Field observations, floral dissections, floral nectar, and pollen load analyses of captured insects of 53 species of Babiana Ker Gawl. show that flowers of this geophytic genus of some 90 species of Iridaceae subfamily Crocoideae, predominantly of the southern African winter-rainfall zone, are cross pollinated by a wide range of animals. These include passerine birds and insects of four different orders, Hymenoptera (mainly Apidae), Diptera (mainly Nemestrinidae), Coleoptera (Scarabaeidae), and Lepidoptera (mainly Noctuidae). Apid pollination involves two discrete systems—passive pollination by anthophorines and native Apis mellifera foraging for nectar and active pollen gathering by A. mellifera and other Apoidea foraging for pollen. From what is known about relationships within Babiana and Crocoideae, it seems likely that passive pollination by anthophorines and honeybees, with nectar secreted in zygomorphic, bilabiate flowers as a reward, is the ancestral condition; it is also the most common, demonstrated for 18 and inferred for 35 more species from all three taxonomic sections of the genus. Active pollination by honeybees and female Apoidea foraging for pollen was demonstrated in one species and is inferred for four more, all of which have radially symmetric flowers and prominent anthers. Pollination by long-proboscid nemestrinids, mostly species of Prosoeca, is recorded for 13 species and inferred for five more, while moth pollination is recorded for one species and inferred for another two. Pollination exclusively by hopliine scarab beetles, known for six species, is associated with development of radial symmetry of the flower. Passerine bird pollination, associated with the classic syndrome of a wide floral tube, red floral pigmentation, and rigid, well-exserted stamens, occurs in two species, and is inferred for one more. Species with a bimodal system in which bees and beetles both visit and accomplish pollen transfer is known for three species. Comparing pollination systems with what is known about species relationships in Babiana, we infer that long-proboscid fly pollination evolved at least four times and moth pollination three times. Active pollination by pollen-collecting bees and hopliine beetle pollination also probably evolved three times each and bird pollination twice. Pollination systems are labile, and we postulate that there has been a minimum of 14 shifts in pollination system, approximately one shift for every six species. Lastly, Babiana species show the same correlation of morphology and floral presentation with particular sets of pollinators, described for several other genera of Iridaceae, e.g., Gladiolus L., Hesperantha Ker Gawl., and Lapeirousia Pourr., as well as Geraniaceae and Orchidaceae. This increases our confidence in predicting pollinators on the basis of floral presentation in other species and genera in which pollinators have not been established.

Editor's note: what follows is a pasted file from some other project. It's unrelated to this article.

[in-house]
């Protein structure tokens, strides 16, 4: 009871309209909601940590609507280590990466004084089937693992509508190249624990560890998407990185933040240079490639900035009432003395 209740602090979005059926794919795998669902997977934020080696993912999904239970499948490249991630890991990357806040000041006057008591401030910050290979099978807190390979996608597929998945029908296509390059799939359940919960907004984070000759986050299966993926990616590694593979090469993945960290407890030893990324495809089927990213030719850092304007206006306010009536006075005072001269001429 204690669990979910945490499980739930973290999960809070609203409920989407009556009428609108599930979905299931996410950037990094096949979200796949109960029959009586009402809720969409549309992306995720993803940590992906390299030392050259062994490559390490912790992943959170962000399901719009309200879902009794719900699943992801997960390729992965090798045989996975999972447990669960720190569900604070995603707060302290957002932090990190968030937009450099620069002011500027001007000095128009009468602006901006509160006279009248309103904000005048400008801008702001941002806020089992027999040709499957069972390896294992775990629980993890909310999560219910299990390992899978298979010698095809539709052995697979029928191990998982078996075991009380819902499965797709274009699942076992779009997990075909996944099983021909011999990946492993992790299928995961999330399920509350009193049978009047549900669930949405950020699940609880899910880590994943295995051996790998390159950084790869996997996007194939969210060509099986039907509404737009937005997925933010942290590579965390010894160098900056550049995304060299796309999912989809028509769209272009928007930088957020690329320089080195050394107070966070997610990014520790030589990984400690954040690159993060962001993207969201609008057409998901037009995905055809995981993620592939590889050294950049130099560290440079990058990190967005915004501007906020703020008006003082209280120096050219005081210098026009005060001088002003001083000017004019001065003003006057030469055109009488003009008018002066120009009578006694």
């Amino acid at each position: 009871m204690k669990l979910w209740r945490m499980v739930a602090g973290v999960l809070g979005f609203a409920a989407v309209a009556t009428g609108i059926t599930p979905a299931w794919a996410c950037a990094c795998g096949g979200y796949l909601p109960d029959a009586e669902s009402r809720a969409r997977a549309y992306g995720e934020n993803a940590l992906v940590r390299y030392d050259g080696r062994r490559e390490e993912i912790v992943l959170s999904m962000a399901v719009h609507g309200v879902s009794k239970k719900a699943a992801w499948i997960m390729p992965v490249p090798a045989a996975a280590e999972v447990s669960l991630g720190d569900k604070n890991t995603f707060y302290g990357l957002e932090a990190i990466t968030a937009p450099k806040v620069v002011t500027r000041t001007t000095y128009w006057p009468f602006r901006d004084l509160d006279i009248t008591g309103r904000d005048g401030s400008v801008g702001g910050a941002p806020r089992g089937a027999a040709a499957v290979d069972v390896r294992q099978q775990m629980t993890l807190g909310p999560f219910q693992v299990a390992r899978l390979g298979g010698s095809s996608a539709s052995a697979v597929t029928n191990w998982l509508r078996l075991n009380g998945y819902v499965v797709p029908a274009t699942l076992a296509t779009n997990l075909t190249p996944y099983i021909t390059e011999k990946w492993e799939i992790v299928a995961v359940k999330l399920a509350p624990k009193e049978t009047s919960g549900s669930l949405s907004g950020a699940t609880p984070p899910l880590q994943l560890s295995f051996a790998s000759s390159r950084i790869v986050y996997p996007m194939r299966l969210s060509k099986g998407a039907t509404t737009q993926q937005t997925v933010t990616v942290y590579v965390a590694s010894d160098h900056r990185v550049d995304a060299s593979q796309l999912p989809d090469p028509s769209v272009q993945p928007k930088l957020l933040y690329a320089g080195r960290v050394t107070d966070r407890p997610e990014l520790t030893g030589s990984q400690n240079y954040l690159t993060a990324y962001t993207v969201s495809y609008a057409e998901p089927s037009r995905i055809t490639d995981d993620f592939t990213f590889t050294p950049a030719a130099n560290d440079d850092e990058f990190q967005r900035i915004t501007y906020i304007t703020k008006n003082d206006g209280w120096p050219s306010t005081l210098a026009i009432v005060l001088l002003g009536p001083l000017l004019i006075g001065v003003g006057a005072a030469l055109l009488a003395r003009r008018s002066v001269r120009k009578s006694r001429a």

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Vol. 94 • No. 4